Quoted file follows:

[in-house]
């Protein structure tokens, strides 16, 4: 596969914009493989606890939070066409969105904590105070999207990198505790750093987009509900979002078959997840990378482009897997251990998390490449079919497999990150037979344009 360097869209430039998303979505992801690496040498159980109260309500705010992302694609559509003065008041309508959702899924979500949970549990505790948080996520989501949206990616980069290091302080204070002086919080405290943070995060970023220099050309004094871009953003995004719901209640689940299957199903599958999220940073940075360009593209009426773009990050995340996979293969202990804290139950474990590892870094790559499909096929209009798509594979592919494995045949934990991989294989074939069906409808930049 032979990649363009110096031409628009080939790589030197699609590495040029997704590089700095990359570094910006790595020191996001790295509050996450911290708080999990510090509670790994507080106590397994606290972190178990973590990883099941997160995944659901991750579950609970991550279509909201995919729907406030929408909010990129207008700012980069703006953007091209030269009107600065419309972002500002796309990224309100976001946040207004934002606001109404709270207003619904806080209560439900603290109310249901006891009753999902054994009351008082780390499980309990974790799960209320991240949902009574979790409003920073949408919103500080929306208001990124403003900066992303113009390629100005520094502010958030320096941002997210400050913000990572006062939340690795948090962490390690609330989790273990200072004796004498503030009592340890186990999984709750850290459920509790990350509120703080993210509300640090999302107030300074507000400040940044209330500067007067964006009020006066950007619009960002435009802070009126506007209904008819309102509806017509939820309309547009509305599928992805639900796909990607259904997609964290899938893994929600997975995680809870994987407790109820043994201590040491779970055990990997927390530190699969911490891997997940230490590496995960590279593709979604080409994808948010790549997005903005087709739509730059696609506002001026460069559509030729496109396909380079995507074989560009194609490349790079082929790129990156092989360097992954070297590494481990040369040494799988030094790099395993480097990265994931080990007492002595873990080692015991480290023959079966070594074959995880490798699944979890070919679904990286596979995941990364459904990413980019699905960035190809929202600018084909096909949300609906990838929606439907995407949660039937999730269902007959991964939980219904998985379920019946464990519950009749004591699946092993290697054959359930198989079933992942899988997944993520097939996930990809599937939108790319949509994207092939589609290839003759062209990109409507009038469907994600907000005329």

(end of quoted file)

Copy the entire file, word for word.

[in-house]
């Protein structure tokens, strides 16, 4: 596969914009493989606890939070066409969105904590105070999207990198505790750093987009509900979002078959997840990378482009897997251990998390490449079919497999990150037979344009 360097869209430039998303979505992801690496040498159980109260309500705010992302694609559509003065008041309508959702899924979500949970549990505790948080996520989501949206990616980069290091302080204070002086919080405290943070995060970023220099050309004094871009953003995004719901209640689940299957199903599958999220940073940075360009593209009426773009990050995340996979293969202990804290139950474990590892870094790559499909096929209009798509594979592919494995045949934990991989294989074939069906409808930049 032979990649363009110096031409628009080939790589030197699609590495040029997704590089700095990359570094910006790595020191996001790295509050996450911290708080999990510090509670790994507080106590397994606290972190178990973590990883099941997160995944659901991750579950609970991550279509909201995919729907406030929408909010990129207008700012980069703006953007091209030269009107600065419309972002500002796309990224309100976001946040207004934002606001109404709270207003619904806080209560439900603290109310249901006891009753999902054994009351008082780390499980309990974790799960209320991240949902009574979790409003920073949408919103500080929306208001990124403003900066992303113009390629100005520094502010958030320096941002997210400050913000990572006062939340690795948090962490390690609330989790273990200072004796004498503030009592340890186990999984709750850290459920509790990350509120703080993210509300640090999302107030300074507000400040940044209330500067007067964006009020006066950007619009960002435009802070009126506007209904008819309102509806017509939820309309547009509305599928992805639900796909990607259904997609964290899938893994929600997975995680809870994987407790109820043994201590040491779970055990990997927390530190699969911490891997997940230490590496995960590279593709979604080409994808948010790549997005903005087709739509730059696609506002001026460069559509030729496109396909380079995507074989560009194609490349790079082929790129990156092989360097992954070297590494481990040369040494799988030094790099395993480097990265994931080990007492002595873990080692015991480290023959079966070594074959995880490798699944979890070919679904990286596979995941990364459904990413980019699905960035190809929202600018084909096909949300609906990838929606439907995407949660039937999730269902007959991964939980219904998985379920019946464990519950009749004591699946092993290697054959359930198989079933992942899988997944993520097939996930990809599937939108790319949509994207092939589609290839003759062209990109409507009038469907994600907000005329």